First, let’s just clarify by stating the sawing pattern in question should be correctly called “radial” sawing, not rift-sawing. The face of each resultant board is parallel to the log’s radius; this term is precise and unencumbered by confusion, so it is the proper term.

Let me further emphatically state that that a radial sawing pattern, aside from some small boutique jobs, is an utterly preposterous method of converting logs into lumber. Conventional quartersawing wastes far less lumber and and will produce a fair amount of perfectly radial wood by default. Further, the wood that is slightly imperfect will be nearly its equal. The only compelling reason to process a log in this way is if you are working with a wedge and a froe, not a sawmill.

Next, I believe that an investigation of these terms’ origins is in order. Obviously there is a substantial body of people to whom the term riftsawn refers to perfectly radial wood, and another large body of people to whom it refers to wood with growth rings positioned at an angle somewhere between radial and tangential. So, what did the term originally mean?

Well, this post has already consumed too much of your my day, so the history-learnin’ portion will have to wait for the next edition of “The Name of the Grain”. I do hope you’ll join me as we try to get to the bottom of it.


8 thoughts on “The Name of the Grain: What is Riftsawn Lumber?

  1. Nice…information, passion and a bit of bite. Looking forward to the next post. Really appreciate your effort.


      1. Thank You SOO much. I have become absolutely frustrated from looking at the exakt sources You mention. I was beginning to dispair, but when I added the Word confusion in My search I found your post. I am not kidding, but Reading You post is a physical relief for me, as most frustration just disappears. grateful greetings from Sweden!


      2. Glad you found the research helpful, Mattias! It was a continual source of frustration for me as well – glad I wasn’t the only one who found it confusing 🙂


  2. This enduring confusion is funny. Rift cut in fact means as close to radial as possible for each board and therefore a grain as close to 90° as possible to the board’s surface. You may take the wood from the cross section of compromised cuts like quarter or plain and use the rest for something else. Rift cut produces 60% material loss and is uneconomical as long as compromised lumbers can be used respectively sold for less demanding applications.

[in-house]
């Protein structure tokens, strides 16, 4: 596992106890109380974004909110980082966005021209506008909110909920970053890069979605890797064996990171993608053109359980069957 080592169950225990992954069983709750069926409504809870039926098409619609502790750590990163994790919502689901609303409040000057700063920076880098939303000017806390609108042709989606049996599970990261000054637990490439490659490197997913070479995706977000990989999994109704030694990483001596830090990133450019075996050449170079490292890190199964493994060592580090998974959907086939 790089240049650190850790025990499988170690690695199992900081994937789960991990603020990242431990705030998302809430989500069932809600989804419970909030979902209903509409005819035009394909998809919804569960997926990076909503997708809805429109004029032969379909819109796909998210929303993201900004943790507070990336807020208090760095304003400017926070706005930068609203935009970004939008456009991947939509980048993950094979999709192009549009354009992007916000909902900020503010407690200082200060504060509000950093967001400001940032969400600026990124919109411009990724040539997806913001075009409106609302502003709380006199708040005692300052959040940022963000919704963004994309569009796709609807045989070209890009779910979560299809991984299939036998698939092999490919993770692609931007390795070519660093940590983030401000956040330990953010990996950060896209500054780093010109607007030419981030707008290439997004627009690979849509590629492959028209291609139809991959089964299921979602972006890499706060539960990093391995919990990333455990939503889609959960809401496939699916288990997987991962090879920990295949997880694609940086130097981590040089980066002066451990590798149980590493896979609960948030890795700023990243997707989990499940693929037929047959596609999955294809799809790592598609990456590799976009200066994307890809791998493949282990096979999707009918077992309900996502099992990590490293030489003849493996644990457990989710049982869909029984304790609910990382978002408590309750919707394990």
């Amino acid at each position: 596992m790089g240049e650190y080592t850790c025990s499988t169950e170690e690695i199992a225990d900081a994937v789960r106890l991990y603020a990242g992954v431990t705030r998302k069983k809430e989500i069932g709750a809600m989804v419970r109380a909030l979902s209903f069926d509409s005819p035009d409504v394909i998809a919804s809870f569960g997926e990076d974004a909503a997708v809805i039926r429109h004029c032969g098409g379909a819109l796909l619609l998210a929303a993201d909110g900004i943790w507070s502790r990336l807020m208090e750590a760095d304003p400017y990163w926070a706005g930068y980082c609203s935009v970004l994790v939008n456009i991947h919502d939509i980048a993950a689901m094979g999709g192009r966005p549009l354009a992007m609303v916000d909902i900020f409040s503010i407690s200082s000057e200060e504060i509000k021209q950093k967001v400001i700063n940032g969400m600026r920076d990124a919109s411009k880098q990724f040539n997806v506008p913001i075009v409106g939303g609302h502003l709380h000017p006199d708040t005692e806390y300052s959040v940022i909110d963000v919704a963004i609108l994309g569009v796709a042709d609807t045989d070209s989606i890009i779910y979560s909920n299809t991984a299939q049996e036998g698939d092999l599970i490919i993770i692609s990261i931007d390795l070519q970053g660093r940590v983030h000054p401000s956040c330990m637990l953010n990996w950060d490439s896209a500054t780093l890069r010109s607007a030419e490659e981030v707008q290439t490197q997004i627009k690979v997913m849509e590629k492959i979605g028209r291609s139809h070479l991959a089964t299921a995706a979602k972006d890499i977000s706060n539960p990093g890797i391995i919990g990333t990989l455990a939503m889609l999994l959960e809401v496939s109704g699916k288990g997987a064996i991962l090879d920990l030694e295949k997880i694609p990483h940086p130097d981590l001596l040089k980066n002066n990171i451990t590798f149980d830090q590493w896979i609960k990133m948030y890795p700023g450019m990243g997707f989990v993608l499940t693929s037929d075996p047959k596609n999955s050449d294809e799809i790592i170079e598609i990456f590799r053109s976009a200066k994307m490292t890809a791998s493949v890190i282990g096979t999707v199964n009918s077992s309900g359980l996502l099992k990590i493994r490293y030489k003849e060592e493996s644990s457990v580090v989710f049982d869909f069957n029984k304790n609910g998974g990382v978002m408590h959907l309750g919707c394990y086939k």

Despite of using the terms wrong since decades, guitar makers know what it’s all about. In fact, the necks of 32 of my 34 guitars are of rift-sawn quality, those with tangential growth rings as well as those with upright ones. The cathedral figures respectively the medullary rays say that. My guess is that they just take the centre cuts from otherwise quarter-sawn respectively plain sawn logs for making guitar necks.

    The Architectural Woodworkers Institute will have to correct its definition. Wikipedia obviously also changed their article for worse. There are lots of bigger problems in the world – I hope they get at least this one sorted out.


    1. Thanks for your comments, capmaster. It has been difficult for me to accept that the proper definition of “riftsawn” is perfectly radial wood, given that I spent 15 years “knowing” that it was something else, but after reviewing the historical evidence, it’s the only logical conclusion. I’m afraid the matter may be far too confused for my humble blog to make a dent in the misconception, but at least I tried 🙂